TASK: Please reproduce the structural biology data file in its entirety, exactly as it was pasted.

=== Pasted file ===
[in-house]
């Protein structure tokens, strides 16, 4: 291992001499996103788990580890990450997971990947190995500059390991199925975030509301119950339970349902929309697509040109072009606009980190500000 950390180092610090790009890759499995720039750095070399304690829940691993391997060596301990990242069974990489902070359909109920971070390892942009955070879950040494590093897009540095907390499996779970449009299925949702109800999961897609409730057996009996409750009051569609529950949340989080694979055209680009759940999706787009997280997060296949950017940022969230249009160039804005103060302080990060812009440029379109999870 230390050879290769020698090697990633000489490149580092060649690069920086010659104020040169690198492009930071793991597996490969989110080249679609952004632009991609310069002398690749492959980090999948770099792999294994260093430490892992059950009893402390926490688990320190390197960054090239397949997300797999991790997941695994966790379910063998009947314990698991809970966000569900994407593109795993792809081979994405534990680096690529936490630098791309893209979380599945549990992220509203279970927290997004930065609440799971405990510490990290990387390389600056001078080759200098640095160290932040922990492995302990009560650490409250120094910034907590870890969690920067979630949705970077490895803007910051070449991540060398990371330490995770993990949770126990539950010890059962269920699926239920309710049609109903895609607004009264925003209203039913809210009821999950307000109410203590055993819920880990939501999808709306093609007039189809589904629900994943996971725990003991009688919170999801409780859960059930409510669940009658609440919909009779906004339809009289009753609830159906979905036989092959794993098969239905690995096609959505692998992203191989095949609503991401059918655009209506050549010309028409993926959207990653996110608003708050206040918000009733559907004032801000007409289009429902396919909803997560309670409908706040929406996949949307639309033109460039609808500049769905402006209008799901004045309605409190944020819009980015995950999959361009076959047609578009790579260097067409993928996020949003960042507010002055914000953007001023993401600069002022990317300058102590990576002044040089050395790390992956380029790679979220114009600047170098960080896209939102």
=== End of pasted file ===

[in-house]
């Protein structure tokens, strides 16, 4: 291992001499996103788990580890990450997971990947190995500059390991199925975030509301119950339970349902929309697509040109072009606009980190500000 950390180092610090790009890759499995720039750095070399304690829940691993391997060596301990990242069974990489902070359909109920971070390892942009955070879950040494590093897009540095907390499996779970449009299925949702109800999961897609409730057996009996409750009051569609529950949340989080694979055209680009759940999706787009997280997060296949950017940022969230249009160039804005103060302080990060812009440029379109999870 230390050879290769020698090697990633000489490149580092060649690069920086010659104020040169690198492009930071793991597996490969989110080249679609952004632009991609310069002398690749492959980090999948770099792999294994260093430490892992059950009893402390926490688990320190390197960054090239397949997300797999991790997941695994966790379910063998009947314990698991809970966000569900994407593109795993792809081979994405534990680096690529936490630098791309893209979380599945549990992220509203279970927290997004930065609440799971405990510490990290990387390389600056001078080759200098640095160290932040922990492995302990009560650490409250120094910034907590870890969690920067979630949705970077490895803007910051070449991540060398990371330490995770993990949770126990539950010890059962269920699926239920309710049609109903895609607004009264925003209203039913809210009821999950307000109410203590055993819920880990939501999808709306093609007039189809589904629900994943996971725990003991009688919170999801409780859960059930409510669940009658609440919909009779906004339809009289009753609830159906979905036989092959794993098969239905690995096609959505692998992203191989095949609503991401059918655009209506050549010309028409993926959207990653996110608003708050206040918000009733559907004032801000007409289009429902396919909803997560309670409908706040929406996949949307639309033109460039609808500049769905402006209008799901004045309605409190944020819009980015995950999959361009076959047609578009790579260097067409993928996020949003960042507010002055914000953007001023993401600069002022990317300058102590990576002044040089050395790390992956380029790679979220114009600047170098960080896209939102």